Hyundai i30N Pricing Announced!

Will the Golf GTi's Crown be Stolen?

Hyundai-i30_N-2018-1280-0d.jpg

As we all sit on the edge of our collective seat waiting to hear exactly where the latest offering from Hyundai will fall in the Australian marketplace, we got exactly the news we were hoping for last night, with some specific pricing and model information on the i30N… and it’s very good news.  

The upcoming bantamweight brawler will drop itself securely into the hot-hatch battlefield around the mark of the Golf GTI, at $39,990 + OTR costs. Yes, you can technically drive away in a boggo GTI ‘Original’ for cheaper, but realistically, by the time you’ve ticked a few necessary options boxes to bring the GTI up to spec, the already well attended i30N will cost less to have on your driveway, and will come with a host of extras as standard; including an active exhaust, launch control, electro-adaptive suspension and 19-inch alloy wheels wrapped in Pirelli performance tyres specially developed for the N.

Hyundai-i30_N-2018-1280-27.jpg

It’s also worth noting that Hyundai skips the base level trimmed i30N entirely, opting for the full-fat i30N Performance as the sole offering for Aussie market. A turbocharged 2.0-litre four greets you with 202kW and 353Nm, and an overboost sports mode will kick that up to 378Nm, presumably when your foot in mashed through the carpet and you’re trying to overtake a pesky salesman in his GTI work car. An electronic LSD comes with the Performance pack, which helps keep the front planted and limits torque steer from the FWD platform.

Hyundai-i30_N-2018-1280-30.jpg

On the inside are sports front seats with adjustable leg bolstering, a handy lane-keep assistance feature and an 8.0-inch touch-screen with Apple CarPlay and Android Auto along with the usual electric-everything and mod-cons we’ve come to expect from a top spec Hyundai. You can still drop some serious cash on a ‘Luxury Pack’ for $3000 which will give you some alcantara/leather heated seats, wireless device charging and some extra convenience options. A glass panoramic sunroof can be had for an extra $2k on top of that.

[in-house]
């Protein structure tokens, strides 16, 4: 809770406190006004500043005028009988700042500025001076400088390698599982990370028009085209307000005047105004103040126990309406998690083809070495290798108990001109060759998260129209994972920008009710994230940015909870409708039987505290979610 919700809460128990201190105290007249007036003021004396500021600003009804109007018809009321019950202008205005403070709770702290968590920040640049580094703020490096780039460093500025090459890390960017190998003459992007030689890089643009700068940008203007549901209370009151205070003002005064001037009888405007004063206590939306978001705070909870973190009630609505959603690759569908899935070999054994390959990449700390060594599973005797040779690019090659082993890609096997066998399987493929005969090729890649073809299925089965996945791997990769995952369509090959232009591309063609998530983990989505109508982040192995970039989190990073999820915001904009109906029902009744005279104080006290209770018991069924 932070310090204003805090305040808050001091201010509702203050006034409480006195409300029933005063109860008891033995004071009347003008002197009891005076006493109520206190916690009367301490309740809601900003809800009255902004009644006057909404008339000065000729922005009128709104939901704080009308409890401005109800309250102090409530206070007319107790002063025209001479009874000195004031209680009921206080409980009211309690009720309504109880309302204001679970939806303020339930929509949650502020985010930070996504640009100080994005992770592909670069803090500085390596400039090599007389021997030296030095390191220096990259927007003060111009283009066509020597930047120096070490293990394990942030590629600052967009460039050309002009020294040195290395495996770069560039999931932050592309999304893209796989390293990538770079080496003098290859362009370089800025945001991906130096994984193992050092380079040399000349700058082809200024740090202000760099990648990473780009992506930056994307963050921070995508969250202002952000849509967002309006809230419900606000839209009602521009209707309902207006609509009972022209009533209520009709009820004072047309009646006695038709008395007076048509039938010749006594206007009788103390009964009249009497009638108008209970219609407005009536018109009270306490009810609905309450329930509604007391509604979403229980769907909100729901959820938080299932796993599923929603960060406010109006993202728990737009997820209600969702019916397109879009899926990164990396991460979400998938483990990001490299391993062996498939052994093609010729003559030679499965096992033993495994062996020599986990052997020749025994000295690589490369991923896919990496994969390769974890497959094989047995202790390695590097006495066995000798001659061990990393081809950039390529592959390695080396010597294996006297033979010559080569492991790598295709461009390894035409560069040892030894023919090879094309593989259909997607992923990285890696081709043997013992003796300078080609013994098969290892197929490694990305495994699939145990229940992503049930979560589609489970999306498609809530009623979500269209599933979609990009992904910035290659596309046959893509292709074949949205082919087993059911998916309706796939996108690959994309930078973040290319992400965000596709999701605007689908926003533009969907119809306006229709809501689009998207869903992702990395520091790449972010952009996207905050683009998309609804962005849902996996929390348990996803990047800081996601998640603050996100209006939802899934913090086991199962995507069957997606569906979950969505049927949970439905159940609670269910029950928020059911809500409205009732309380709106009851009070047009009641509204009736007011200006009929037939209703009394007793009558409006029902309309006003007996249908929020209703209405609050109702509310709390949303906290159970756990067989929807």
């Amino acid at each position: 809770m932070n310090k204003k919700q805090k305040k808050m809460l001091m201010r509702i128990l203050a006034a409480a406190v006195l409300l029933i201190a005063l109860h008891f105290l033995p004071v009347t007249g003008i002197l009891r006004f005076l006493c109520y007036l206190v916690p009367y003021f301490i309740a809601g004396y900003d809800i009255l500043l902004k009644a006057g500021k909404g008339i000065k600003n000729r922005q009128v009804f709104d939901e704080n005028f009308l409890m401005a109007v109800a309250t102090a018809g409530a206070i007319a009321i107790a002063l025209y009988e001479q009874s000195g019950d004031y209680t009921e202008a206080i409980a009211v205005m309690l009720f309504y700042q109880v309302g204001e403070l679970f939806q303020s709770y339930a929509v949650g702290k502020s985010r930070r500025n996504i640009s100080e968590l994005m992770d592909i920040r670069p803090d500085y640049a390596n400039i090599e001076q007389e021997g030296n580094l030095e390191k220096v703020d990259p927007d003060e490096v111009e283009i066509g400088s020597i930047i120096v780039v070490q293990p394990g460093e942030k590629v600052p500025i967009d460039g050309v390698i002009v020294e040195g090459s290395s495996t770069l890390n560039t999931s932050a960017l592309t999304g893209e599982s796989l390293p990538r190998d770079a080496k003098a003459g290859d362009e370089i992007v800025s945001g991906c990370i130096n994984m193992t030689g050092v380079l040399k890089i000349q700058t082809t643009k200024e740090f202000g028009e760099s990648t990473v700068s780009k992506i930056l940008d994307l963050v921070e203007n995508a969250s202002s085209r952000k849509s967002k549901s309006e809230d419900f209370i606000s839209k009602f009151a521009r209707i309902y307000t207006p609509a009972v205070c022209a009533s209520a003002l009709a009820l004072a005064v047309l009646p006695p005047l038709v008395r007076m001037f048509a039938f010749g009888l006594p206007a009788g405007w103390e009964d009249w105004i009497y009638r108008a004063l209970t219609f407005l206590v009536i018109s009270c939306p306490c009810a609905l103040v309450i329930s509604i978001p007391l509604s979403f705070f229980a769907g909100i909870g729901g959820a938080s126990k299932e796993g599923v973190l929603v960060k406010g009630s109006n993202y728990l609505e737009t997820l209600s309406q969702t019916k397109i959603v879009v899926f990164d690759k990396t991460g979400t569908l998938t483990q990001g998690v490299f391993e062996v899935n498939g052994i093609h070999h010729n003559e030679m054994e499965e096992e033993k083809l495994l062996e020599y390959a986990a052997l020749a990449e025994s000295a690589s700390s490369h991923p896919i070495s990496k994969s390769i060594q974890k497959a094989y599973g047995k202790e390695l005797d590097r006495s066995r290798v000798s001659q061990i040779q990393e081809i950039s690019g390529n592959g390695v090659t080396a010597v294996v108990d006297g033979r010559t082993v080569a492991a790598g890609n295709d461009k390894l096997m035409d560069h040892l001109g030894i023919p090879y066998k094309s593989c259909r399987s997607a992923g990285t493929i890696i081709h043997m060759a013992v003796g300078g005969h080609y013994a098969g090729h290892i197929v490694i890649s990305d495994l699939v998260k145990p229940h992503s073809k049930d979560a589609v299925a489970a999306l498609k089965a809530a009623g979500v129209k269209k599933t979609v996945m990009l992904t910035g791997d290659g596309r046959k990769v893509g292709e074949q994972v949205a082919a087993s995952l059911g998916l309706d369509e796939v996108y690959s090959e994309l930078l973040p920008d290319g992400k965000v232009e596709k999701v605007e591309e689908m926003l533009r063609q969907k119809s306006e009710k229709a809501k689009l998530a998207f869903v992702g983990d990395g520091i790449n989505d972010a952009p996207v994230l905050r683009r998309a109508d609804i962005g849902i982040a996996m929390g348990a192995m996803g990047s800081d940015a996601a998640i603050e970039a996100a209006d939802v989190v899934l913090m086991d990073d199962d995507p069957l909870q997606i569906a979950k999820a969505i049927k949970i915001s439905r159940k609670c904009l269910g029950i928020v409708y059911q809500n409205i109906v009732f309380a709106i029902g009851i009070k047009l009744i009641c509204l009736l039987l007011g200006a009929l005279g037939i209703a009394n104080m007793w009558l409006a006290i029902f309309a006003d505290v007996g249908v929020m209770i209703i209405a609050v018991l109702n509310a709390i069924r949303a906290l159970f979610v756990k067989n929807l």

Hyundai-i30_N-2018-1280-33.jpg

Performance is brisk but it’s not a straight line hero by any means. 0-100kph in 6.1 seconds is the factory claim, but that’s ample for today’s hot hatches. It’ll be the chassis and suspension tweaks that really set this apart from the disappointingly mild hatches that have come out of this region over the past few years.

Hyundai-i30_N-2018-1280-3a.jpg

Looking at the guys behind the build, I’ve got high hopes for the launch car to drive every bit as good as the pretest cars, which were all honed and polished on the Nordschleife. It’s worth remembering that the N was developed by the same people who were headhunted from BMW’s ///M performance division, possibly why they chose the letter ‘N’ as the model designation. (‘N’ supposedly stands for Namyang - but I don’t buy that.)

We haven’t been lucky enough to get our hands on a test car over here in WA just yet, but word on the street is this thing is more than just a Golf GTI replica. Yes it takes the same spirit and formula that we all love. Just like VW, Hyundai have taken a base-model car, pumped it out, dropped it down and fitted its engine bay with a madly powerful motor and the chassis with some trick dynamic-mode suspension, but that’s not it. I can sense that there’s some genuine passion behind the N, and if there’s anything I’ve learnt from driving such a wide host of cars is that having an engineering and design team who care about what they are building counts for an awful lot when it comes to how good the final product is. From the passion we’ve seen poured into this project, I think it’s going to be way more than just a marketing exercise.

Hyundai-i30_N-2018-1280-3e.jpg

* Overseas model shown.